Relocating your business can be a nerve-racking and risky operation. It can mean a change in the way your company operates. You might have to pay more rent at the new space. And, you always have to consider the happiness of your employees. If you are willing to take the chances, moving your business to a new location can present several opportunities that may be worth the uncertainties.

Not long ago, I was faced with this situation. As the owner of G Michael Salon, I have witnessed the challenges of such a competitive industry. To stay on top of competition, I’ve learned to embrace change; thus, making the choice to relocate my business.

A relocation could mean access to a larger talent pool for your business, or better proximity to your target consumer market. It’s a risk worth taking if the success of your company depends on it. For those of you that are looking to find a way to catapult your company to an advanced level of success, relocating might be the right choice for you. Here are three items to consider when making this decision:

Know when it is right to make the move

Before you pack up boxes, it’s important to decide if it’s necessary to make the move. Start by considering your financial position. Will your current cost of operation increase at a new location? What additional fees, such as new appliances and Wifi availability, will be accrued? Once you calculate your new costs, make sure that you are financially stable to make the move.

Also consider whether or not your current location is meeting your needs. Does your space match your company culture? Are your surroundings outdated? Can you find and recruit an impressive pool of talent? Addressing these essential questions makes your conclusion a lot easier.

Select where to relocate

It is very important for your business to be centrally-located so your customers and clients can easily reach you, and you have the ability to attract new patrons. I chose to move my salon to Ironworks at Keystone because I saw an area of rapid growth and development. This new location will open my business to a new clientele while maintaining my current customers.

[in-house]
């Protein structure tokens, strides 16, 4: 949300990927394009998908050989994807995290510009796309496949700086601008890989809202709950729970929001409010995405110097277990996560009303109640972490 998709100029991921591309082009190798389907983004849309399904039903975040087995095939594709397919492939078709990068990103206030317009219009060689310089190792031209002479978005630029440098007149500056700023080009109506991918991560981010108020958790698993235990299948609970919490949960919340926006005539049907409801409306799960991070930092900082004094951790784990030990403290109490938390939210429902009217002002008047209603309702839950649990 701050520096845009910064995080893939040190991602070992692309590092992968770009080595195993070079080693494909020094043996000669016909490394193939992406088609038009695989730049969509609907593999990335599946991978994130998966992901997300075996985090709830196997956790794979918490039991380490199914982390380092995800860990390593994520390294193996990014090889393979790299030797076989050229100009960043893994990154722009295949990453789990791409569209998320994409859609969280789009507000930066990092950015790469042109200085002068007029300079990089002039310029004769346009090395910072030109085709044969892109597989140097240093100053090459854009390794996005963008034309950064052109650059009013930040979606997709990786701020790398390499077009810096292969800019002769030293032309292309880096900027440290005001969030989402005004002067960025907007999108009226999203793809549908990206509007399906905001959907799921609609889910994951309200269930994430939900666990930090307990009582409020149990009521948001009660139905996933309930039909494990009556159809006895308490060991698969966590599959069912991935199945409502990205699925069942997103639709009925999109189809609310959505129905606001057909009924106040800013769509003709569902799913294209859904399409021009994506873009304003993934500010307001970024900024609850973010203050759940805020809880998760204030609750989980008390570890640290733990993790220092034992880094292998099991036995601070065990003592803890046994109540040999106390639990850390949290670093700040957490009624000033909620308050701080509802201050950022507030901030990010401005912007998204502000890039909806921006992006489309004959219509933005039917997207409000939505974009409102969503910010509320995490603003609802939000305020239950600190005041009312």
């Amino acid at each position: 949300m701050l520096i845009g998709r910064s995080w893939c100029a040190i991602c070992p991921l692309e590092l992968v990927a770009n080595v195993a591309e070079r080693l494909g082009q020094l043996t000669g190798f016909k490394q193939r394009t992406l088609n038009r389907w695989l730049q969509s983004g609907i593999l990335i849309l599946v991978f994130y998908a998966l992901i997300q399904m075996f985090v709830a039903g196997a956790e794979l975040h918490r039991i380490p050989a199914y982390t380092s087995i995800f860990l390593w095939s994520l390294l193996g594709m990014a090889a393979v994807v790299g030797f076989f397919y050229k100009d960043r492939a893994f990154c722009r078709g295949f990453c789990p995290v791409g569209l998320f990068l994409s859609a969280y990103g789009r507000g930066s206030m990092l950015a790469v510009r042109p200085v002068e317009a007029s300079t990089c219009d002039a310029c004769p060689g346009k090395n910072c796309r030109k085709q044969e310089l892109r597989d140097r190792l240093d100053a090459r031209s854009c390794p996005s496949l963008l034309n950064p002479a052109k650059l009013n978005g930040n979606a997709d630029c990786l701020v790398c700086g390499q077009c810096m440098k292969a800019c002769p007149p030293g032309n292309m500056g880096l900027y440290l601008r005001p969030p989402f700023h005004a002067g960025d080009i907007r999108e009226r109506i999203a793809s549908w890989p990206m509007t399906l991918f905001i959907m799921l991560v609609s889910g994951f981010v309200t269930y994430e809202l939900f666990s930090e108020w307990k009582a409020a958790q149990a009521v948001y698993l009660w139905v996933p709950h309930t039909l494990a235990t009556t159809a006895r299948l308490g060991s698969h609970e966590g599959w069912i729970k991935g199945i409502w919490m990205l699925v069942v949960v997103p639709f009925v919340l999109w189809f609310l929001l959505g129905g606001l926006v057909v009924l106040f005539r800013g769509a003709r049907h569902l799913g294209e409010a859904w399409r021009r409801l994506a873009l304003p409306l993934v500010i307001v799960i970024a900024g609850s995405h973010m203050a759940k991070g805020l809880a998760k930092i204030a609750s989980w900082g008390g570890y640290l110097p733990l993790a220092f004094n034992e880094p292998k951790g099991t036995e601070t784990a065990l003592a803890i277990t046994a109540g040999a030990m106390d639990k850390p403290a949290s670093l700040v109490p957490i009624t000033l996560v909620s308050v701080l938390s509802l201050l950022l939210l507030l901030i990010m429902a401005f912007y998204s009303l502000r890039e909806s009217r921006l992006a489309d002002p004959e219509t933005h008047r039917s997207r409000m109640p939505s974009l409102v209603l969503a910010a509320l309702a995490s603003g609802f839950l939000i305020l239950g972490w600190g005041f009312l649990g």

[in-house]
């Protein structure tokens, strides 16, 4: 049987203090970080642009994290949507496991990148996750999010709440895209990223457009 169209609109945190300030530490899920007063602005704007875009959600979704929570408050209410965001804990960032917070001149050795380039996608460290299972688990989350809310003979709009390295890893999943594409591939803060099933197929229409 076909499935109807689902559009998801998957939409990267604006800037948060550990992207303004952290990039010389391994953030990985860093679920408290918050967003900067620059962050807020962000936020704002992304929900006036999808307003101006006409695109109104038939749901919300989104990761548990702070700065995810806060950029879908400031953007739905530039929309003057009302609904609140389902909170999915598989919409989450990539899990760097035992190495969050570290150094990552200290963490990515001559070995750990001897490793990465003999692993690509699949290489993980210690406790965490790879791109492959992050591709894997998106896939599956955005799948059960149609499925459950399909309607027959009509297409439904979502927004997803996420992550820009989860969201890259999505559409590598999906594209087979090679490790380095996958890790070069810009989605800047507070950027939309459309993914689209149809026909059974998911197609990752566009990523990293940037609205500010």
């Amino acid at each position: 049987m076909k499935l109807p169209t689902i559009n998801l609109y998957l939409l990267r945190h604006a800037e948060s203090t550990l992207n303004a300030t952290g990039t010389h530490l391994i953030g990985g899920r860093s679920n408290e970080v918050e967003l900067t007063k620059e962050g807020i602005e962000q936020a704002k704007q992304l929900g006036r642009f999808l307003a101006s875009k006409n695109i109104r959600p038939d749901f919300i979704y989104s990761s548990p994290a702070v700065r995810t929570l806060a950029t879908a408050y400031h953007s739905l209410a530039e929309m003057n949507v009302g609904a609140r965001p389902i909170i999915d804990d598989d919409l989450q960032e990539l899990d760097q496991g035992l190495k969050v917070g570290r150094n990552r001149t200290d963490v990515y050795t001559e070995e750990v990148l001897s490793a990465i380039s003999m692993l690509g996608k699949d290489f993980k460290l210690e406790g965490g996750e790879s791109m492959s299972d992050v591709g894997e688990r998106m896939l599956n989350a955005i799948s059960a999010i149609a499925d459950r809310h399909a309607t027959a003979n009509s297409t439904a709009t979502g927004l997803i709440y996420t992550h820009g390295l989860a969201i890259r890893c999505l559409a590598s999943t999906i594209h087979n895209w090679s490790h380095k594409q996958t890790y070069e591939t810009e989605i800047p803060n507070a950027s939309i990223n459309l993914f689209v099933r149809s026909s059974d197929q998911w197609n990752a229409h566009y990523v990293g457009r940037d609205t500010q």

That said, choosing your new space is not a decision that should be made on a whim. Again, consider your customers and employees. Position your space in an inviting and engaging location that could entice potential purchasers and create long-lasting team members.

Overall, your new location should be accessible and attractive to both customers and employees.

To ensure you’re finding the right space for your company, make a list of criteria. From proximity to highways to the amount of foot traffic the area receives, map out the necessities. This can help prevent you from making any rash buying decisions.

Be aware of your budget

One of the most vital components of moving your business is knowing your budget. Factor in all possible moving costs, as well as the budget you have for any potential renovations or refurbishments. Don’t forget the cost of staff, should they help with the move, as well as potential business losses that might occur in the midst of moving.

From there, decide how much you are able to spend on your new facility, as noted earlier. This can keep you from looking at a location that is out of your price range or requires more work than you can manage at the time. Once you have chosen the perfect area, let your community know. Depending on the amount of traffic the new district receives, you may want to factor in costs for a public relations or marketing team to help promote your new location.

Is relocating the right choice for your business?

Relocating is not the way to “fix” a business, but it can certainly be used to help you improve and grow. If you’re reluctant to make a necessary move, think of the benefits you could reap and the disadvantage of being stuck. In my own upcoming move to Ironworks at Keystone, I’ve considered each one of these items listed above, and I am so confident and excited for this chance to show a wider array of Indianapolens what my salon has to offer. 

Greg Lee is owner of G Michael Salon.

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